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WIN Member Seminar Series: Juewen Liu GroupExport this event to calendar

Thursday, January 23, 2020 — 10:30 AM to 11:30 AM EST

The Waterloo Institute for Nanotechnology (WIN) is comprized of many talented faculty members, students and researchers from various backgrounds of study. We wanted to showcase their incredible work through our Member Seminar Series! Each month a professor and 2 of their researchers will present their research to our community. This series is an opportunity for our WIN community to come together, learn about ongoing research and potentially foster new partnerships between students, faculty and labs.

"Building biosensors by combining DNA and nanoparticles" - Professor Juewen Liu

Abstract

Juewen LiuDNA is known for its genetic functions, but since the early 1990s, its chemical functions have been gradually discovered such as molecular recognition and catalysis. These chemical functions make it possible for using DNA as biosensors. Compared to proteins such as enzymes and antibodies, DNA is more stable, more cost-effective and easier to modify. In addition, DNA has programmable structures making it very versatile for biosensor design. To signaling the molecular recognition events of DNA, various methods have been developed, and in this talk we will focus on colorimetric sensors. Gold nanoparticles have been commonly used as color labels because of their extremely high extinction coefficients and distance-dependent color. Conjugation of DNA to gold nanoparticles can convert the molecular recognition events of DNA to colorimetric signals. I will cover examples of isolating the DNA sequences that can recognize different metal ions, and the other two lab members will talk about specific examples on biochemical characterization and bioconjugation to gold nanoparticles.

"In vitro selection and characterization of a sodium-dependent DNAzyme" - Lingzi Ma

Abstract

Lingzi MaSodium is the one of the most abundant metal ions in biology. The interaction between Na+ and biomolecules is often considered as non-specific. Recently, a Na+-specific DNAzyme, NaA43, was reported to catalyze the RNA cleavage reaction with an apparent dissociation constant (Kd) of ~70 mM Na+. Later activity studies revealed a Na+-binding loop in the NaA43 DNAzyme which contributes to its Na selectivity. In our lab, a similar DNA sequence (NaH1) was isolated from our in vitro selection process which also contains the Na+-binding loop and only differs from NaA43 at two nucleotides. Interestingly, NaH1 presents a distinct pH preference compared to NaA43 with its highest activity at around pH 5, while NaA43 prefers a higher pH around 7. Meanwhile, NaH1 exhibits a faster cleavage rate especially at relatively low Na+ concentrations (below 10 mM) with an apparent Kd of 12.0 ± 1.6 mM. The excellent selectivity toward Na+ over other monovalent ions is still preserved in NaH1. Further biochemical study revealed a general acid catalysis in the NaH1, while a general base catalysis in NaA43. This is an interesting example where single point mutations can change the mechanism of cleavage from general base to general acid, and it can also explain this Na+-dependent DNAzyme scaffold sensitive to a broad range of metal ions and molecules.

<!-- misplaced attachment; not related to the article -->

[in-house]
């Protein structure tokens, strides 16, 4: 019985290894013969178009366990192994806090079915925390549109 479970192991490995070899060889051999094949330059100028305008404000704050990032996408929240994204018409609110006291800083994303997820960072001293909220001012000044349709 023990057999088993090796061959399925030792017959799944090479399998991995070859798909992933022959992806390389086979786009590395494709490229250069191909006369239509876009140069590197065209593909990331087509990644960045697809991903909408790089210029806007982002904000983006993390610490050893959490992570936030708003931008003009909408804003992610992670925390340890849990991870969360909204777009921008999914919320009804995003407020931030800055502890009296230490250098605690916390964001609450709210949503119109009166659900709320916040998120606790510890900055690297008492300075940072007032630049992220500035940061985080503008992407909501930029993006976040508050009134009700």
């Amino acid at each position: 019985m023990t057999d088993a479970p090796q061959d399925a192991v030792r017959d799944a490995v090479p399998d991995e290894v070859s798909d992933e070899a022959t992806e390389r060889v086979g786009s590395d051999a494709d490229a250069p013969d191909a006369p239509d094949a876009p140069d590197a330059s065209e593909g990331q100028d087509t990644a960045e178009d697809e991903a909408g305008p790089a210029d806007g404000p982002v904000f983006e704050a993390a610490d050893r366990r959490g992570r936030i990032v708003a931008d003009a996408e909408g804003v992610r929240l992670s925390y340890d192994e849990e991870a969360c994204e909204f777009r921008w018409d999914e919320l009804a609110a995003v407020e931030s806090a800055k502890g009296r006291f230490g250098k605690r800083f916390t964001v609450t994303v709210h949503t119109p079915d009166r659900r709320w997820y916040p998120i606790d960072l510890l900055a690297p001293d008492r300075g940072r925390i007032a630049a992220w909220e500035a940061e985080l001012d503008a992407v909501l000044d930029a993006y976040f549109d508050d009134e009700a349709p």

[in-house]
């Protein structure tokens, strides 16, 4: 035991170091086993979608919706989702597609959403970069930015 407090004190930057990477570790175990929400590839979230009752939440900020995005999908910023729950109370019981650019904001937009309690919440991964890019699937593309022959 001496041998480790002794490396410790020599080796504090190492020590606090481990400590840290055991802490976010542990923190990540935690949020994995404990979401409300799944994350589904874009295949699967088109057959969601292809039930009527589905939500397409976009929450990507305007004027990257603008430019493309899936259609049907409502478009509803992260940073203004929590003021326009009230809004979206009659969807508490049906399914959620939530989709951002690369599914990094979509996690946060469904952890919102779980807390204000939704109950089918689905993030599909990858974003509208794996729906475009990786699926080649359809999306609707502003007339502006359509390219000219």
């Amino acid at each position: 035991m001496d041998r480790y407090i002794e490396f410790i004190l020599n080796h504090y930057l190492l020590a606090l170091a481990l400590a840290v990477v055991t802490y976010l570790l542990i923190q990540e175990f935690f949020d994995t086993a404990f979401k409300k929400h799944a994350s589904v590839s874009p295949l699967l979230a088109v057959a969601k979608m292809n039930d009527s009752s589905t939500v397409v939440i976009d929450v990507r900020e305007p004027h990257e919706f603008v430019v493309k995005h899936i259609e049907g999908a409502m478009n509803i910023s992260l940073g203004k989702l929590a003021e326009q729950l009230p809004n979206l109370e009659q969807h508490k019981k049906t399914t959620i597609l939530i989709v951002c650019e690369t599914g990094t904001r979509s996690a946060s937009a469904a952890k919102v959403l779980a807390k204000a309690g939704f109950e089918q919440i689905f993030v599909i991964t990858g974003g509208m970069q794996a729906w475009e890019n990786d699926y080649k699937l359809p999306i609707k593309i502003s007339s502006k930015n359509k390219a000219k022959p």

"Attaching DNA to gold nanoparticles" - Biwu Liu

Abstract

Biwu LiuDNA as a powerful affinity agent has been used in constructing biosensors towards metal ions, small molecules, proteins, and even whole cells. The emerging nanotechnology has provided various signaling strategies to DNA-target recognition process. To achieve a reliable DNA biosensor with high sensitivity, selectivity, and robustness, a critical step is to conjugate the recognition component (i.e. DNA) with nanomaterials. In this talk, colloidal gold nanoparticles will be used as an example to illustrate the capability of nanotechnology in transducing the targeting process of DNA. Our efforts in understanding and controlling the DNA-nano interfaces will be discussed. The major challenge in conjugating DNA with AuNPs is to control the DNA density, conformation, and functionality as well as the colloidal stability of AuNPs. The traditional method relied on the time-consuming “salt-aging” process, which also resulted in non-specific DNA adsorption on AuNPs. By modulating the buffer pH, anions, or temperature, we show that high DNA density can be achieved much faster. Moreover, we revealed that the DNA conformation can be well maintained by backfilling the AuNPs surface with certain anions. We hope our talk will give some useful thoughts in fabricating DNA-based biosensors.

Cost 
Free, refreshments provided.
Location 
QNC - Quantum Nano Centre
QNC 1501
200 University Avenue West

Waterloo, ON N2L 3G1
Canada

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